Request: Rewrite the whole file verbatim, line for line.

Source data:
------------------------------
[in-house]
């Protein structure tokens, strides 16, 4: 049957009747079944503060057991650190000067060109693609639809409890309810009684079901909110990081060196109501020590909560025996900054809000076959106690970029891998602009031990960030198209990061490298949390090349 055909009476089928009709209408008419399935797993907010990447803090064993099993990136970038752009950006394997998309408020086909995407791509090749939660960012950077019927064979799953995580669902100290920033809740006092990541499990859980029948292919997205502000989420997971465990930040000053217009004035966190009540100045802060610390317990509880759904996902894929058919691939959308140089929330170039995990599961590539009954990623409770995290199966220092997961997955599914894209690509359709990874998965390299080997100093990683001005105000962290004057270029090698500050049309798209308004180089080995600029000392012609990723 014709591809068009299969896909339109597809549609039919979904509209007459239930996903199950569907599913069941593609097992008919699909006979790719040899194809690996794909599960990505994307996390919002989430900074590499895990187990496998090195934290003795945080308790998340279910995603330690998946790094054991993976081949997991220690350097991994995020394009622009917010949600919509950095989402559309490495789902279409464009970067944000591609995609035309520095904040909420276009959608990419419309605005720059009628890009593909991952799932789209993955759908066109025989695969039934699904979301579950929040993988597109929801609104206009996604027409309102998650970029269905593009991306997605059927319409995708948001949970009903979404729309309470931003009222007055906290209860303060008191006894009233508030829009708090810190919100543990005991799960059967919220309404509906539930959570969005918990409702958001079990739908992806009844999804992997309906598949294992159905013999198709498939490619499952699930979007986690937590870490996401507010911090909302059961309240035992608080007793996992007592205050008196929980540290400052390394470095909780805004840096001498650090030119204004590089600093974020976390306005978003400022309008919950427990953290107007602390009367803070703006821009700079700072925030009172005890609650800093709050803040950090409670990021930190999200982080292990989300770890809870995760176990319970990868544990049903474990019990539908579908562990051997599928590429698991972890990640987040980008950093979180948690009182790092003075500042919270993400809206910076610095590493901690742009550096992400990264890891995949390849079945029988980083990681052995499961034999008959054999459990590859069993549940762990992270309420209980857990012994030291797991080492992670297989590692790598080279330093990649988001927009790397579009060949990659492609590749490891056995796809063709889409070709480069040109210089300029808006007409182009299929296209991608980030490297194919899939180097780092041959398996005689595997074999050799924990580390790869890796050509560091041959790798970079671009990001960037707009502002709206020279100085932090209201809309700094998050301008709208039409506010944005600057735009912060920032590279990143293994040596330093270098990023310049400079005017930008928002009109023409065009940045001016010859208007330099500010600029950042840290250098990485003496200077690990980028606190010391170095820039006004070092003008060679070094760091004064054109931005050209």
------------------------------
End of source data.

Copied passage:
[in-house]
């Protein structure tokens, strides 16, 4: 049957009747079944503060057991650190000067060109693609639809409890309810009684079901909110990081060196109501020590909560025996900054809000076959106690970029891998602009031990960030198209990061490298949390090349 055909009476089928009709209408008419399935797993907010990447803090064993099993990136970038752009950006394997998309408020086909995407791509090749939660960012950077019927064979799953995580669902100290920033809740006092990541499990859980029948292919997205502000989420997971465990930040000053217009004035966190009540100045802060610390317990509880759904996902894929058919691939959308140089929330170039995990599961590539009954990623409770995290199966220092997961997955599914894209690509359709990874998965390299080997100093990683001005105000962290004057270029090698500050049309798209308004180089080995600029000392012609990723 014709591809068009299969896909339109597809549609039919979904509209007459239930996903199950569907599913069941593609097992008919699909006979790719040899194809690996794909599960990505994307996390919002989430900074590499895990187990496998090195934290003795945080308790998340279910995603330690998946790094054991993976081949997991220690350097991994995020394009622009917010949600919509950095989402559309490495789902279409464009970067944000591609995609035309520095904040909420276009959608990419419309605005720059009628890009593909991952799932789209993955759908066109025989695969039934699904979301579950929040993988597109929801609104206009996604027409309102998650970029269905593009991306997605059927319409995708948001949970009903979404729309309470931003009222007055906290209860303060008191006894009233508030829009708090810190919100543990005991799960059967919220309404509906539930959570969005918990409702958001079990739908992806009844999804992997309906598949294992159905013999198709498939490619499952699930979007986690937590870490996401507010911090909302059961309240035992608080007793996992007592205050008196929980540290400052390394470095909780805004840096001498650090030119204004590089600093974020976390306005978003400022309008919950427990953290107007602390009367803070703006821009700079700072925030009172005890609650800093709050803040950090409670990021930190999200982080292990989300770890809870995760176990319970990868544990049903474990019990539908579908562990051997599928590429698991972890990640987040980008950093979180948690009182790092003075500042919270993400809206910076610095590493901690742009550096992400990264890891995949390849079945029988980083990681052995499961034999008959054999459990590859069993549940762990992270309420209980857990012994030291797991080492992670297989590692790598080279330093990649988001927009790397579009060949990659492609590749490891056995796809063709889409070709480069040109210089300029808006007409182009299929296209991608980030490297194919899939180097780092041959398996005689595997074999050799924990580390790869890796050509560091041959790798970079671009990001960037707009502002709206020279100085932090209201809309700094998050301008709208039409506010944005600057735009912060920032590279990143293994040596330093270098990023310049400079005017930008928002009109023409065009940045001016010859208007330099500010600029950042840290250098990485003496200077690990980028606190010391170095820039006004070092003008060679070094760091004064054109931005050209």